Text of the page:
Unpacking the Box: Fall CSA Edition

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It's finally fall, so hope you said goodbye to corn, tomatoes and cucumbers in your CSA box. Here's are some tips on what to do with this season's produce. (Photo by Erin L. Nissley)
It’s finally fall, so we hope you said goodbye to corn, tomatoes and cucumbers in your CSA box. Here are some tips on what to do with this season’s produce. (Photo by Erin L. Nissley)

With the nights getting cooler, the produce in my weekly box from Farmer Tom at Covered Wagon is changing. No more sweet corn and cucumbers. Instead, I’m getting more eggplant, potatoes and peppers of all kinds.

It’s one of the reasons I signed up for a CSA (Community Supported Agriculture — or the system in which one pays a fee up front in early spring in exchange for a regular box of locally grown fruits and veggies): learning to eat seasonally. The availability of strawberries no matter the weather outside is a relatively new concept. A century ago, people ate what was in season, preserving what they could to get them through the long winters most of the country endures.

The other reason I signed up? The “Chopped“-like challenge of picking up a box of food I hadn’t chosen and figuring out what to do with it. This week was no different. The box contained peppers, broccoli, a red onion, a white onion, shallots, kale, collard greens, potatoes and several kinds of peppers — poblano, Thai long hots, cherry, jalapeño and bell. It also included one tomato, likely the last of the summer.

End of summer salsa

End of summer salsa (Photo by Erin L. Nissley)
End of summer salsa, with some yogurt.
(Photo by Erin L. Nissley)

Late Friday, I got home from work and started thinking about what I could make. I decided that I wanted to do something special to showcase that last tomato. I had peppers and red onion and, luckily, limes in my fridge. We were in business. It’s hard to screw up salsa. Finely chop (or use a food processor, if you’re fancy) a bell pepper, a red onion, tomato and jalapeños. Don’t worry too much about amounts. Add lime juice and a little olive oil. If you’re not one of the unfortunate few who think it tastes like soap (I am, so I skipped this), throw a handful of chopped cilantro leaves in there, too. Refrigerate at least an hour and then serve with tortilla chips. I wish I had tasted a little more as I went. I ended up using two jalapeños, and my salsa was pretty spicy. I added a dollop of Greek yogurt on top to take some of the zing out and promptly ate the whole bowl by myself. I regret nothing.

Kale and potato soup

Soup-making supplies
Soup-making supplies. (Photo by Erin L. Nissley)

I’m not what most would consider a picky eater. I like Brussels sprouts, especially when roasted with bacon and butter, fresh beets (and fresh beats, too, now that you mention it!), mushrooms, squash of all types. But greens aren’t my favorite, especially when they’re cooked. So what to do with the kale in this week’s share? My first thought was to make kale chips in the oven. There are plenty of recipes out there. But there’s a mighty fine line between “crispy” and “burnt” for kale chips. So I changed gears, thanks to some inspiration from Epicurious. I punched kale and potatoes into the site’s recipe finder and got inspired by a few versions of kale and potato soup. The one that turned up was was a little heavy on the calories, so I searched a little more and settled on a recipe from Food & Wine. I added carrots because I traded with a friend — carrots from her garden for some of my hot peppers from Farmer Tom.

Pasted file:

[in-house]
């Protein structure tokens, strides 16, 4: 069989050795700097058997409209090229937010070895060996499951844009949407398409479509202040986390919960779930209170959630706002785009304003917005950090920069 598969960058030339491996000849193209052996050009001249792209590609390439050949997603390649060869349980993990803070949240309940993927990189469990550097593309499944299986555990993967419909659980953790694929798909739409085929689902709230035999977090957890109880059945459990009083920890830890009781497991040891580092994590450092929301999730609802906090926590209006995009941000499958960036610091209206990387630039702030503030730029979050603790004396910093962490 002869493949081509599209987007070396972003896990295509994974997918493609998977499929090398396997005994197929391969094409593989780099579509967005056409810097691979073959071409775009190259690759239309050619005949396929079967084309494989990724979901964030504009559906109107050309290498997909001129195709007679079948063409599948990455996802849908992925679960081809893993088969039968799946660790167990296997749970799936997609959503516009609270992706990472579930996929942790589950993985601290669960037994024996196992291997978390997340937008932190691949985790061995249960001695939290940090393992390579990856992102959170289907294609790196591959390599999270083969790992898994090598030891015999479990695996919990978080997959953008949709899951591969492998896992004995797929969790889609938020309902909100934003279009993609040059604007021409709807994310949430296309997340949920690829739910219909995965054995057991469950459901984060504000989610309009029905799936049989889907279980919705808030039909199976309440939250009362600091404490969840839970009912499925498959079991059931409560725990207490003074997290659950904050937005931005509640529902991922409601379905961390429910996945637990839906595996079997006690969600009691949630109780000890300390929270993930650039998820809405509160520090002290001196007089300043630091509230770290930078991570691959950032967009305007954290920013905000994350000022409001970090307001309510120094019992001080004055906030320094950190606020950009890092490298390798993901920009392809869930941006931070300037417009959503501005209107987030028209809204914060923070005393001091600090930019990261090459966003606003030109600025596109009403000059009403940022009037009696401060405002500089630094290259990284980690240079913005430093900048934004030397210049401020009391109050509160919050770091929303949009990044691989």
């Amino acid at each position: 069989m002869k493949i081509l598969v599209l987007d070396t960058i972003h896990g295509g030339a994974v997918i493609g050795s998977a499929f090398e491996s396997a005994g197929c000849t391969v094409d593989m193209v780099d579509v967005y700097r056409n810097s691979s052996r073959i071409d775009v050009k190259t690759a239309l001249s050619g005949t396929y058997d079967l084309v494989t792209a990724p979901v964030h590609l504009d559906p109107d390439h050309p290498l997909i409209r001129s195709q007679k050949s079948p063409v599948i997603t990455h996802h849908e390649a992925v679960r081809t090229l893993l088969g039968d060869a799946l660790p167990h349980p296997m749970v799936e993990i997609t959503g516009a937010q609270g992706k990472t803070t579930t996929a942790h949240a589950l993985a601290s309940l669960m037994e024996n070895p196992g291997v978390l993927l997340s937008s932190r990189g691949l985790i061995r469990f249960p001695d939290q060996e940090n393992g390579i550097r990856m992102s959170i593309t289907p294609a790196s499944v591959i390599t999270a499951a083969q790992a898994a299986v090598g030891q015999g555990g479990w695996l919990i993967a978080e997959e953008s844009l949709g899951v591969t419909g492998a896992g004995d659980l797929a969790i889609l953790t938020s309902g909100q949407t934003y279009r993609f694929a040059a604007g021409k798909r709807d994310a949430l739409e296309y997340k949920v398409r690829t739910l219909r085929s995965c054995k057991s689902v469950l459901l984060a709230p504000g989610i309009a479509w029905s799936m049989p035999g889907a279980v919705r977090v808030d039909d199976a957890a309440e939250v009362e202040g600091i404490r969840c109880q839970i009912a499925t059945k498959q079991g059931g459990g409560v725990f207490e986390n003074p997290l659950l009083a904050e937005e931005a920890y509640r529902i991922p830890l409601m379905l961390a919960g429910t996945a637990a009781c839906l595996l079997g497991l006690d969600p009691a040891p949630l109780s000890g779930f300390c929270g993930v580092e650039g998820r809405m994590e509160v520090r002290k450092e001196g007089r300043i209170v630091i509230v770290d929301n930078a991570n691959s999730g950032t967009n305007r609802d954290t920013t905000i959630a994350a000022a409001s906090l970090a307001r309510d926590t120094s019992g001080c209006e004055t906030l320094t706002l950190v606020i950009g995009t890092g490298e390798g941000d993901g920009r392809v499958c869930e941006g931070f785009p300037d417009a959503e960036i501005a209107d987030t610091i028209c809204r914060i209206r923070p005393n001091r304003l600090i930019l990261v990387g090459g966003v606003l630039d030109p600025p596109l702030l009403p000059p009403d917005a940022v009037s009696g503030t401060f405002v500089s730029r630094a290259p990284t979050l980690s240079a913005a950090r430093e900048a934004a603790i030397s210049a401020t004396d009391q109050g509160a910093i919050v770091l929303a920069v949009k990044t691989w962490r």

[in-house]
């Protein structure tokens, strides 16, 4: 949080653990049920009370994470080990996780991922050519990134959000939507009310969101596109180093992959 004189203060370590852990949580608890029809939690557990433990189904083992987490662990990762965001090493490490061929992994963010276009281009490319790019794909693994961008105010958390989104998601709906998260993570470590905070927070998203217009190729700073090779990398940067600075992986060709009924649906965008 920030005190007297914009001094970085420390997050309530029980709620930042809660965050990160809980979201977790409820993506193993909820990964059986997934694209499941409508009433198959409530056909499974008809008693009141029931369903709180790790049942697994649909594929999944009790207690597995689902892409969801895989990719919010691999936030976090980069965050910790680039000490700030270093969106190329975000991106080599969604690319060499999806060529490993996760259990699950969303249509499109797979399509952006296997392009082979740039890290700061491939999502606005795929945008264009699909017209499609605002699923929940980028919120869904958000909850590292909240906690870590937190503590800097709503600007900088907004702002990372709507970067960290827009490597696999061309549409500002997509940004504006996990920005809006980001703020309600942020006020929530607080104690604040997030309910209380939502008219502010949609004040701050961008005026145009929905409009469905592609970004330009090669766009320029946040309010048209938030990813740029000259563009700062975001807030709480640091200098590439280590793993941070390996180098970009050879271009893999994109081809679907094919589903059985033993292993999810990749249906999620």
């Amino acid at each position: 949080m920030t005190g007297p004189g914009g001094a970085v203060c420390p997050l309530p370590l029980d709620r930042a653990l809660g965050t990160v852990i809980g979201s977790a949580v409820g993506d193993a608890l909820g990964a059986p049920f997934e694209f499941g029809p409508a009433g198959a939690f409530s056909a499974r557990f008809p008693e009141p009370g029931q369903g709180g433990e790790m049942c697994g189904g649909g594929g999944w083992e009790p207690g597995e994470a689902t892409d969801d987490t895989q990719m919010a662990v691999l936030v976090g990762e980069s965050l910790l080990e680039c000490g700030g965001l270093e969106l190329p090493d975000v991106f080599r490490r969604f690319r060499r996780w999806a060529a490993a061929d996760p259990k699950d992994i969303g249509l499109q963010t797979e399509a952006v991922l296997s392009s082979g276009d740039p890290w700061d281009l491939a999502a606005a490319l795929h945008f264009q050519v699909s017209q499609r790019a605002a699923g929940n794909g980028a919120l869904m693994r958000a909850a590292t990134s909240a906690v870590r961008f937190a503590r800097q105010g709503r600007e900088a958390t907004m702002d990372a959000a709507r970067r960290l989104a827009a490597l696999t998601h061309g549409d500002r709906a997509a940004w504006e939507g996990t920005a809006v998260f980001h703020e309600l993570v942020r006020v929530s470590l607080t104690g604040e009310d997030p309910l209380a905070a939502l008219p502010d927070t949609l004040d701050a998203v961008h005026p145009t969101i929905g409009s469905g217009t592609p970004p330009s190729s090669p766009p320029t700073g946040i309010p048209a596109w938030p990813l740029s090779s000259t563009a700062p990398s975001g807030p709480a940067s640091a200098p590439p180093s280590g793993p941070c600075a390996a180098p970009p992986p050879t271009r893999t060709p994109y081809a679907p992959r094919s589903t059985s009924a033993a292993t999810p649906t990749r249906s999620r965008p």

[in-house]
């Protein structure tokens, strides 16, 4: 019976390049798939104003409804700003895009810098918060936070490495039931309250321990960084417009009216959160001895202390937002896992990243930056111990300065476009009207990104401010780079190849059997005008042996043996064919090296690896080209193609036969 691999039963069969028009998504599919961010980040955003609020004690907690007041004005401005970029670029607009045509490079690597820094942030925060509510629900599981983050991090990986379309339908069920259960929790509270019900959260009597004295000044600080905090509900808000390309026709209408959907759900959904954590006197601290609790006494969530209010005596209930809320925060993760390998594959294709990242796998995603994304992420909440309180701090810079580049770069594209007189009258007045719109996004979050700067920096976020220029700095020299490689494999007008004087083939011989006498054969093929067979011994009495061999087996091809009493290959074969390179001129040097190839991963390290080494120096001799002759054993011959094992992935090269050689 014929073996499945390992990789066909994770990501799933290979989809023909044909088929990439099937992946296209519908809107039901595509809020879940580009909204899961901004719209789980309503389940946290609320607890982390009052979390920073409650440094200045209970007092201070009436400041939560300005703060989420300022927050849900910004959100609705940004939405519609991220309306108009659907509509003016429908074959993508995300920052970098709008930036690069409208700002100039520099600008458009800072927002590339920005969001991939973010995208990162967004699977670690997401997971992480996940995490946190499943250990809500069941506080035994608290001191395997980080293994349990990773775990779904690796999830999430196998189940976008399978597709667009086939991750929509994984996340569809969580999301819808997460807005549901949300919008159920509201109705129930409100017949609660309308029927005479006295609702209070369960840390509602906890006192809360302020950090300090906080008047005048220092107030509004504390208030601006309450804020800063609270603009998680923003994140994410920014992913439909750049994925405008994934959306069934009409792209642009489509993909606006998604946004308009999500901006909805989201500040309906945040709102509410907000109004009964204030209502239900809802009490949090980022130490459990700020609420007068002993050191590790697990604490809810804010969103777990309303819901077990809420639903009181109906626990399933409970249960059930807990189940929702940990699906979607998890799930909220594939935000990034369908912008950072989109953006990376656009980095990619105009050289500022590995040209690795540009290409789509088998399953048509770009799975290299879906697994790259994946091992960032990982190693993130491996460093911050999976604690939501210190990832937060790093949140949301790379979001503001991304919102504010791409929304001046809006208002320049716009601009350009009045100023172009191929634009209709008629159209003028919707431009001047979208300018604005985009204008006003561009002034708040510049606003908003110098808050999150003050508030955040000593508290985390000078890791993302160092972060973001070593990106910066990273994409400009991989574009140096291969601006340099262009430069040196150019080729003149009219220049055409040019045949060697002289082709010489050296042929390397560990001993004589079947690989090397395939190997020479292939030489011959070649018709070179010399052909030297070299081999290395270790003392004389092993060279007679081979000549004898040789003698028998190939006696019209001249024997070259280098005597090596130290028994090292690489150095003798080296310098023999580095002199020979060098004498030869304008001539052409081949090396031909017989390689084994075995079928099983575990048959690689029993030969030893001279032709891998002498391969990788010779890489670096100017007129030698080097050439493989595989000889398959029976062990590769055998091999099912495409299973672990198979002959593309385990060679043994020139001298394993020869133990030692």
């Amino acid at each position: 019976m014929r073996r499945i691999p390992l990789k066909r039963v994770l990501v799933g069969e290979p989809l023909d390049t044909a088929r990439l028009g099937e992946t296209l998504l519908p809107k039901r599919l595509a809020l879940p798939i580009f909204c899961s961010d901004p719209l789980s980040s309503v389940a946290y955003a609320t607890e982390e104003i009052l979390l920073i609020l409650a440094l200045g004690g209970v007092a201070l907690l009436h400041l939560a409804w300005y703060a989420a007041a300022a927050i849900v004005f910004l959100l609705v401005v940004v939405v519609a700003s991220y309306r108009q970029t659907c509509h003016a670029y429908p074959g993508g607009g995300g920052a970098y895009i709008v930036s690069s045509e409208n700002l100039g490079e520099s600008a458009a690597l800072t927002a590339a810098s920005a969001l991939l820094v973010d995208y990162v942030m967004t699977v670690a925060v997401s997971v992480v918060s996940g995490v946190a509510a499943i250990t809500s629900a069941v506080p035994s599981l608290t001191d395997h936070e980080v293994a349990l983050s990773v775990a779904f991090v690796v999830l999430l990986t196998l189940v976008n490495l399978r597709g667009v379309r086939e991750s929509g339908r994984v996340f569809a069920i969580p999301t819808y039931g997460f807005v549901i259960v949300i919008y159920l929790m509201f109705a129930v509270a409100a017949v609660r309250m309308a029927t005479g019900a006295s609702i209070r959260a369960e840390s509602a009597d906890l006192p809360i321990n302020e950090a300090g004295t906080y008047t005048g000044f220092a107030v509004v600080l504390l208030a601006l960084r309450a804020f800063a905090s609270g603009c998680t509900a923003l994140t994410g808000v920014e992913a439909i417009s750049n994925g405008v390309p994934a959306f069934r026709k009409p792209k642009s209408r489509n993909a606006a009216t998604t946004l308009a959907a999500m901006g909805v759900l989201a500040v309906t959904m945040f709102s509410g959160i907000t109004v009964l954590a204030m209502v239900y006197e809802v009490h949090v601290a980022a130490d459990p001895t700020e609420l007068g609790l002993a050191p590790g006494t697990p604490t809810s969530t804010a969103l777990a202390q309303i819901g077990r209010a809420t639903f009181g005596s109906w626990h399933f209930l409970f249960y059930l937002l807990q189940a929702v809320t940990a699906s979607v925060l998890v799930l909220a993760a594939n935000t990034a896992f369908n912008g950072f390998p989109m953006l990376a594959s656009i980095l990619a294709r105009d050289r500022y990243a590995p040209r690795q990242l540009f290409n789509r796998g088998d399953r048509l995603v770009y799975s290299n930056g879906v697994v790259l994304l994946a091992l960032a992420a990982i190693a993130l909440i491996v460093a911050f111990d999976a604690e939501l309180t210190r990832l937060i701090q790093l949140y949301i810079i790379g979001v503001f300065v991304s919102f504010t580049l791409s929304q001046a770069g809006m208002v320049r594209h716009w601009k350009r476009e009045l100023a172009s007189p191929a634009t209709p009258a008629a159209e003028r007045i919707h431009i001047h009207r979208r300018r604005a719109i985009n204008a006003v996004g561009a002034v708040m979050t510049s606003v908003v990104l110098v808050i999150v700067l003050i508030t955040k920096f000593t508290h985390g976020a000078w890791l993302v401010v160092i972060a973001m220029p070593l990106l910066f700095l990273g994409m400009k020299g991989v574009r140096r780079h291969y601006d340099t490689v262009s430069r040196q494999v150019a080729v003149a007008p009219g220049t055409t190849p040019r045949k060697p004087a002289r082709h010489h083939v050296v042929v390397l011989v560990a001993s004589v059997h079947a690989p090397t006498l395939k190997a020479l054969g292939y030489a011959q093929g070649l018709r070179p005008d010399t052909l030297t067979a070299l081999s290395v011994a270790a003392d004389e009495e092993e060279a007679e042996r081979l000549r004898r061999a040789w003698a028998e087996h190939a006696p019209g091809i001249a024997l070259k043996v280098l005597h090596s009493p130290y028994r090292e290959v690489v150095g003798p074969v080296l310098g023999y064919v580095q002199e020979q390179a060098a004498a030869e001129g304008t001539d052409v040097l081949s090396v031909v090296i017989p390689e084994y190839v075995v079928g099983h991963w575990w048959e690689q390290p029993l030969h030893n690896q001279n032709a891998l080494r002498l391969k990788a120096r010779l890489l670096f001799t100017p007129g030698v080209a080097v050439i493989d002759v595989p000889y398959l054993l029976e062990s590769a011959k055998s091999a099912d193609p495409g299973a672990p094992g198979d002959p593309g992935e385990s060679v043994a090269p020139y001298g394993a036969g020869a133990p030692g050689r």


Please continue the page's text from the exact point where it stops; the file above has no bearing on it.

The finished dish. (Photo by Erin L. Nissley)
The finished dish. (Photo by Erin L. Nissley)

Other than that, I followed the recipe pretty closely. But I will give you a couple of tips for the kale. One: Remove all the stems and ribs you can. I’m serious. Separate the leaves from that center rib, but also from the little veins that radiate from the middle. Use your hands for this. It’ll take a while, but it’ll help keep the kale from having an unappetizing texture of cooked, stringy stems. Two: If you’re getting the kale right from the farm (or even bagged at the grocer), it’s best to run it under some cold water and pat dry. This will ensure you get all the grit off it. And three: Rub the kale with a tiny touch of olive oil, salt and pepper before cooking. This will help bring out the flavor of the leaves before you cook it. (Follow these tips to eat kale raw, too.)

The best of the rest

I’m using most of the rest of the produce this week pretty simply. The broccoli I’m going to cut up and eat raw while binge-watching “The Newsroom.” I’ll throw the bell peppers into my scrambled eggs in the morning and serve both over a bed of sautéed potatoes. The collards I haven’t quite figured out yet. I was going to sneak them into some chili but I chickened out. Any suggestions?

Erin L. Nissley is a contributing journalist for TheBlot Magazine

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